Yanous.com (France); Jean-Jacques Bayle (France); Icom (France).
ELECOK (Germany); ELECOK-Altdorf (Germany).
This fantastic work spread to the news portals of Kotaku. I can't say that I'm 100% impressed with the 'Handicapped PS3 Owner builds Frankenstein controller' heading - but the coverage this has garnered is a great thing. Now Sony - any chances of you lot doing anything for accessibility? Go on - you don't want to be last again do you?
Via: Playstation 3 forum - YouTube video here - Kitsune's Blog gaming blog here.
"Nineteen-year-old Frankie has Duchenne Muscular Dystrophy, a progressive, muscle-wasting condition. As a result, he has severely limited mobility and this means he has to spend most of his time in bed.
During the few hours a day Frankie can spend in a chair, he enjoys playing on his Playstation. However his condition had progressed to the point where it had become impossible for him to use the conventional controller supplied with his console.
Cardiff University, near Frankie's home in Powys, Wales, tried to help by making a custom footswitch but his deteriorating condition meant that within a short time Frankie could no longer use it.
Although Wales is a long way outside MERU's usual area the charity became involved becuase no other organisation had the appropriate skills.
Over 17 months Project Leaders Graham Race and Hayley Smith made several visits to Wales and trialled different solutions.
Eventually they and volunteer engineers Adrian Fisher and Doug Sander devised and made a completely unique solution which would capture Frankie's movements, giving him full use of the Playstation's 18 controls.
It also has the flexibility to let a carer take over some of the functions if Frankie gets tired.
Frankie can now use his switches to play the games he loves."
Sadly Frankie recently died. Full respect to him, his family and MERU for what they strived for and achieved. Support MERU here.
"As you're all no doubt aware, we've dedicated a category to getting some games made to help out the SpecialEffect Games For Helen project. Well, that's not all we fancied doing for the cause.
As well as trying to get a bunch of games banged together, we figured we'd try and go the extra mile and raise some cold hard cash for Special Effect so that they can keep on doing the damn fine work that they do in making games more inclusive and getting more young people out there playing not just our games, but games as a whole.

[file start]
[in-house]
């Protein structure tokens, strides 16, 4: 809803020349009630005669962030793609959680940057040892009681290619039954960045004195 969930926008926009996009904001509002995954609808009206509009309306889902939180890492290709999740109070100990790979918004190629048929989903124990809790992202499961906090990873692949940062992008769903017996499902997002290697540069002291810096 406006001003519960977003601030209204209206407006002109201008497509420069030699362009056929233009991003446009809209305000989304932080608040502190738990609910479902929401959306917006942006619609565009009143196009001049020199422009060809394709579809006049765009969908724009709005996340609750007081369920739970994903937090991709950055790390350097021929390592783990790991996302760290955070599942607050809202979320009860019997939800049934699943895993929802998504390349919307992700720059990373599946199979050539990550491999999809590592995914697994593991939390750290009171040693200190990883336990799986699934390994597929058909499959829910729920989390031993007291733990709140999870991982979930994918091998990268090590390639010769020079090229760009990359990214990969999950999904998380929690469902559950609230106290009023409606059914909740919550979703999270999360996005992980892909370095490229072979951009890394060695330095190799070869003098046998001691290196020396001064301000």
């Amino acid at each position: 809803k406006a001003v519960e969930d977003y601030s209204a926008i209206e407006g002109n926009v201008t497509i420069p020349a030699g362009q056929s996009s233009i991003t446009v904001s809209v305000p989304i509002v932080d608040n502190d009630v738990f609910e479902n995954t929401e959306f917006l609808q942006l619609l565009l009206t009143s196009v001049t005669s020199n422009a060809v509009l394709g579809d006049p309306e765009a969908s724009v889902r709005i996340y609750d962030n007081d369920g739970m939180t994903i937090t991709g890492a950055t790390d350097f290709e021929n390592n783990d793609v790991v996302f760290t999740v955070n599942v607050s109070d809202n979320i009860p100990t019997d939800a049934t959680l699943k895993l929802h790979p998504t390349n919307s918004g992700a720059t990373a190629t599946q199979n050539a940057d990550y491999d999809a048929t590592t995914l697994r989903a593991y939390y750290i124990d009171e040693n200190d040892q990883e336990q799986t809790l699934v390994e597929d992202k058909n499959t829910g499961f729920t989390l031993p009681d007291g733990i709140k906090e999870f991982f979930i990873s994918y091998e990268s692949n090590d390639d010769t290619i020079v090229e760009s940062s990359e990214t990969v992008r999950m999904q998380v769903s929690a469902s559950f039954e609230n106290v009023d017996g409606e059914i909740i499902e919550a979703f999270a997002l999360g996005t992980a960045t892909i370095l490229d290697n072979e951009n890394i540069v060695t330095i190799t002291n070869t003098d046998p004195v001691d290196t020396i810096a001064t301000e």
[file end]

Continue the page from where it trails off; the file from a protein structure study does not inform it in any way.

Now, I know there's a credit crunch, times are hard, it's coming up to Christmas and all that - I also know that not everyone has a few quid to spare. We've set the target pretty low - £500. If enough people chuck in just a few pounds then we'll get there in no time. If you can't afford to donate, and I know that with all the best will in the world sometimes you just can't give - that's fine, no pressure whatsoever people. But if you can spread the word, tell people about it - make a blog post, pass it on, then it'll help us get to that £500 target in no time and I'll be eternally grateful.
We're going through JustGiving - it's the fastest and easiest way to get your cash to the charities and to get the GiftAid for UK donations sorted. Our page is here: http://www.justgiving.com/retroremakes - it's not very pretty, but it doesn't have to be, right?
It's open for 12 months so there's plenty of time to do this and in the very near future I'll be announcing this on the front page, there'll be links on all the competition pages too.
Here's that page again: http://www.justgiving.com/retroremakes
Thanks chaps and dig as deep as you can, spread the word wherever you can. We're all gamers here of one variety or another, lets help bring some games and some smiles to some kids faces."
Oh, these are just brilliant! Shoot Your Mouth Off Films "Dramas and documentaries made with by and for people with disabilities". Have a good sift through their YouTube channel to see the breadth of talent. I hear the next installment of "Stranger Hero" a kung-fu flick starring a "The Rock" look-a-like with down-syndrome is due soon. Fan-bloody-tastic.
From these sites I discovered 101 things to do with a Talking Switch / Big-Mac and "Pete's Stuff" a slew of fun Power Point based stories that can be controlled using switches (e.g. one switch set to SPACE to step forward, with a second switch set to BACKSPACE to go back).
Namco are known in some circles for their Assisitive Technology and Rehabilitainment work. It's fantastic to see them carry this on with such a fun game. More please - oh and some accessibility switch sockets would be great next time too!
Via: Arcade Heroes and MSN Japan
By hooking up your accessibility switch to trigger the left mouse click, all the crazy riffs and licks become available to one switch musicians. Presently the practice and jam modes are available at the Mountain of the Tapping Dwarves. Enjoy yourselves!